Our parameter estimates suggest that spillover risk varied substantially between different countries. In the two best-performing models, the per capita number of spillover events was highest in Cambodia and Egypt, smaller in Indonesia and Vietnam, and lowest in China (Table 3). In all countries, the estimated number of spillover events was larger than the number of reported cases, suggesting that observed disease incidence would have been higher if host populations did not have pre-existing immunity. When the model included age-specific risk of exposure to H5N1 as well as cross-immunity, there was strong evidence that the risk was higher in the ⩾15 years age group in all countries (Table 4). In the best-performing model, which included both cross-immunity and age-specific exposure risk, we estimated that the annual probability of obtaining protection against H5N1 as a result of H1N1 infection was 0·06 [95% credible interval (CrI) 0·05–0·07]. In the cross-immunity only model, it was 0·04 (95% CrI 0·03–0·04).
95% credible intervals are given in parentheses.
RR, Relative risk; CrI, credible interval.
While the best-fitting models captured the general trend in reported cases with age, there were some discrepancies (Fig. 2). The number of reported H5N1 cases in the <5 years age group in Cambodia (Fig. 2 a, f) and Egypt (Fig. 2 c, h) was much higher than predicted by either model. It appears the surplus of H5N1 cases in the 20–40 years age groups in China, Indonesia and Vietnam could be partly explained by an increased risk of H5N1 exposure in these age groups (Fig. 2 g, i, j).
Using a simple mechanistic model, we examined the age distribution of reported influenza A(H5N1) cases in five countries between 2006 and 2013. Our analysis produced three key observations. First, much of the age pattern of infection can be explained through a combination of fixed spillover risk and age-dependent cross-immunity. In particular, the model reproduced the decline in reported cases with age in each country. Without cross-immunity, model performance was much worse, suggesting that demography alone cannot explain the observed age distribution of cases.
Second, there was a trade-off between age-specific cross-immunity and per capita spillover risk. Our estimates for spillover risk suggest that more than 50% of spillover events did not lead to reported infections, because hosts had partial immunity against H5N1 (Table 3). Such a discrepancy would not be immediately clear from the raw data presented in Figure 1.
Third, there was noticeable surplus of cases in individuals aged between 20 and 40 years, which were outside the 95% CrI of the simple cross-immunity model (Fig. 2 a–e). Some of this variation could be explained when we used a model with age-specific H5N1 exposure risk (Fig. 2 f–j), suggesting that H5N1 infection patterns depended on additional variables besides population demography and cross-immunity.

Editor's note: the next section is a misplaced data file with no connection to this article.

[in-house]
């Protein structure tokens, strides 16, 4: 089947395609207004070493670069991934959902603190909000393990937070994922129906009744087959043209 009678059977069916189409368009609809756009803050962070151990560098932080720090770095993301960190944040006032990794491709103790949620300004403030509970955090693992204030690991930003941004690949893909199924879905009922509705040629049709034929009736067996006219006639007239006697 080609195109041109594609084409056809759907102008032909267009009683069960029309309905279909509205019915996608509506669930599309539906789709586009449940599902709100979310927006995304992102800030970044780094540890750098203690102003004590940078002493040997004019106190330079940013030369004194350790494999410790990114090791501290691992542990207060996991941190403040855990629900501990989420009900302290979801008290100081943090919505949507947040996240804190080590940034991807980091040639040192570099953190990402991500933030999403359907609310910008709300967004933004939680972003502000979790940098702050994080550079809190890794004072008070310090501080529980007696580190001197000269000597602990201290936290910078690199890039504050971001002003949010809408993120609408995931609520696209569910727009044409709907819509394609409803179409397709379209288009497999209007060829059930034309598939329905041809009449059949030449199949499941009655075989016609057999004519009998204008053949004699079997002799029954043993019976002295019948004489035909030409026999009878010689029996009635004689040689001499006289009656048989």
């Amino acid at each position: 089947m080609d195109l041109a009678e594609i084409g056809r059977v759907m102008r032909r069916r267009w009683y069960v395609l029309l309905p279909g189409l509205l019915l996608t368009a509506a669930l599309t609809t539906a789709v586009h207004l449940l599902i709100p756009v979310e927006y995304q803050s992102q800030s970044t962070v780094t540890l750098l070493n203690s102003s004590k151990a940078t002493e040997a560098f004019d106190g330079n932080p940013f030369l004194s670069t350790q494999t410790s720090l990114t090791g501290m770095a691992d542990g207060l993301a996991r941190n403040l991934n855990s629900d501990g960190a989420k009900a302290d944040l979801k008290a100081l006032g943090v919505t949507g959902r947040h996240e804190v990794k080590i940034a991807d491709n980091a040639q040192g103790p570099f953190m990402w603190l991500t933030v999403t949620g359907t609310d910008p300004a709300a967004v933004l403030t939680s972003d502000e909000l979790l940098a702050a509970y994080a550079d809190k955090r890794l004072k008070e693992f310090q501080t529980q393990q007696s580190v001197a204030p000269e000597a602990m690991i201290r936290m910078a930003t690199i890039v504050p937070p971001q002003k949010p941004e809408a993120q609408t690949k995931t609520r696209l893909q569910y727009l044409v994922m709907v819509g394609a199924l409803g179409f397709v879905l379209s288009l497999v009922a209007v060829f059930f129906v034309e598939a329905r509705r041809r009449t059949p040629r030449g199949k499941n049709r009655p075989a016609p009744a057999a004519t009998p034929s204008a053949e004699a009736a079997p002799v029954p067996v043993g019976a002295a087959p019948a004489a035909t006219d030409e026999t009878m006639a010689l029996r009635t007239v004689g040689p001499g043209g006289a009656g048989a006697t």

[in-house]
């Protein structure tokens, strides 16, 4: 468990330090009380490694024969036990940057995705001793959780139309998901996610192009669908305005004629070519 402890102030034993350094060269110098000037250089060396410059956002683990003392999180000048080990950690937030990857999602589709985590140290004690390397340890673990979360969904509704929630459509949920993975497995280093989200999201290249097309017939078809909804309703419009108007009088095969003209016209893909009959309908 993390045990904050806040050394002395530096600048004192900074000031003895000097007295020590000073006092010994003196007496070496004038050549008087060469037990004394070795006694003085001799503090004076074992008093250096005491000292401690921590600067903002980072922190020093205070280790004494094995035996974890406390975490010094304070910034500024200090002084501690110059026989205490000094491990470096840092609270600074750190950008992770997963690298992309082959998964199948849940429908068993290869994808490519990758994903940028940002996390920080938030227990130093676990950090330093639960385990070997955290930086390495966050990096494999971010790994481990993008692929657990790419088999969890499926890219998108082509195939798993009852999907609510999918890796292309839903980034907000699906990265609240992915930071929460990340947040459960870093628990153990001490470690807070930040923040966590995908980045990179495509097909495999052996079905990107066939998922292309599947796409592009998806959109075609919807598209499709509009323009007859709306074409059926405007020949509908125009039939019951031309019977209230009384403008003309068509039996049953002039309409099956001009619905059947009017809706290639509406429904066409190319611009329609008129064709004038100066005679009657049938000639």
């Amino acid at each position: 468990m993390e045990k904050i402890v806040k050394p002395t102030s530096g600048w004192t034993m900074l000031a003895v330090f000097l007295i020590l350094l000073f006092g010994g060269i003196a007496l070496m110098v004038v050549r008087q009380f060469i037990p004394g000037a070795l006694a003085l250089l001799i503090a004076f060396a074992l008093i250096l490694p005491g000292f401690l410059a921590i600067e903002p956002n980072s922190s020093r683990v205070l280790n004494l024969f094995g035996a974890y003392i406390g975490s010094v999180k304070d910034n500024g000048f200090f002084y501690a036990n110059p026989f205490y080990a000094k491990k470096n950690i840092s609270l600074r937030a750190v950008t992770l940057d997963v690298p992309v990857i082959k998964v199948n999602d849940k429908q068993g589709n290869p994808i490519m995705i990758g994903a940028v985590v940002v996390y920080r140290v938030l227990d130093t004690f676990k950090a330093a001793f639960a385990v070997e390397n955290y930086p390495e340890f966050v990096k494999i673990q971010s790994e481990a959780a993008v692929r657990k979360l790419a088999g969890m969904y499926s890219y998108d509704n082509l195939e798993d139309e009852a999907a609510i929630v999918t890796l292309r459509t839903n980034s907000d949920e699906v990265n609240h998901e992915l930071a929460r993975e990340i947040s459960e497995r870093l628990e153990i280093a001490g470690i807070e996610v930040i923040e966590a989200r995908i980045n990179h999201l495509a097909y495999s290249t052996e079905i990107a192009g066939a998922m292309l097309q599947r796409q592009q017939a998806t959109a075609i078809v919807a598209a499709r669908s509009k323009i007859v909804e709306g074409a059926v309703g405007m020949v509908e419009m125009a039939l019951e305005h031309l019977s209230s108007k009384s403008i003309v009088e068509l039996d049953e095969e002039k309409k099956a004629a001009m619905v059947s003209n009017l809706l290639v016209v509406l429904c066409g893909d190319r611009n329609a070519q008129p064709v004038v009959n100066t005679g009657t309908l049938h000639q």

There are some limitations to our analysis. We used a simple model of infection, treating each country as a single population. In reality, there was likely to be regional variation in disease incidence [Reference Cowling3, Reference Fiebig4]. Further, we did not consider potential differences in reporting rate with age. Such differences could affect the number of reported spillover events, and hence explain some of the age-specific variation not captured by the model (Fig. 2).
As there were limited data available about the age-specific risk of H5N1 exposure, we used a simple step function to represent relative risk in different groups. This resulted in several additional model parameters, reducing model performance under BIC. Future empirical studies could help address this issue. By collecting data on factors that could affect H5N1 exposure risk, such as contact with animals, it would be possible to parameterize the age-dependent exposure risk directly. Such data would reduce model complexity, and could potentially provide a parsimonious explanation for the variation in influenza A(H5N1) infection patterns not captured by our model.
We estimated that the annual probability of gaining cross-immunity to H5N1 as a result of H1N1 infection was 0·04–0·06. A cohort study of 1793 participants in Vietnam reported 196 serologically confirmed influenza A(H1N1) infections over three seasons between 2007–2010 [Reference Horby13]. This suggests the average annual risk of H1N1 infection was 0·11 (95% CrI 0·09–0·12). If cross-immunity against H5N1 comes only from prior H1N1 infection, our estimates therefore suggest that infection with H1N1 has a 0·36–0·55 probability of conferring protection to H5N1. However, there is evidence that some individuals in Southeast Asia might have also had influenza A H5-specific antibodies from prior exposure to H5N1 [Reference Cavailler14]. These antibodies, or antibodies from prior exposure to other related viruses, could have contributed to cross-immunity as well. With population-level data on prior exposure to different subtypes, it might be possible to separate the relative contributions to immunity made by each subtype, and obtain better estimates for cross-immunity between influenza A(H1N1) and A(H5N1).
Our results suggest that cross-immunity and demography can explain several aspects of observed patterns of influenza A(H5N1) infection. Further investigation into cross-reaction between influenza subtypes could aid the interpretation of other infection data. For instance, cross-immunity might help explain why the age distribution of cases for H5N1 is much younger than for H7N9 [Reference Cowling3, Reference Rimmelzwaan15]: H5N1 shares a neuraminidase subtype with seasonal strains whereas H7N9 does not. In some instances, it might be necessary to consider both inter- and intra-subtyptic cross-immunity. There are concerns about the potential re-emergence of influenza A(H2N2) [Reference Jones16], a subtype that circulated in human populations between 1957 and 1968. However, older age groups might have immunity to H2N2 and/or cross-immunity from prior infection with A(H3N2).
Such cross-immunity is likely to influence influenza virus transmission [Reference Kucharski and Gog9]. When assessing potential control measures against emerging pathogens, is often assumed that the host population is fully susceptible to infection [Reference Ferguson17, Reference Longini18]. This is the case for entirely novel pathogens, but for infections such as influenza A(H5N1), our results suggest it is important to account for potential cross-immunity when evaluating the virus's ability to spread in a human population.
This work was funded by an MRC fellowship to A.J.K. (MR/K021524/1).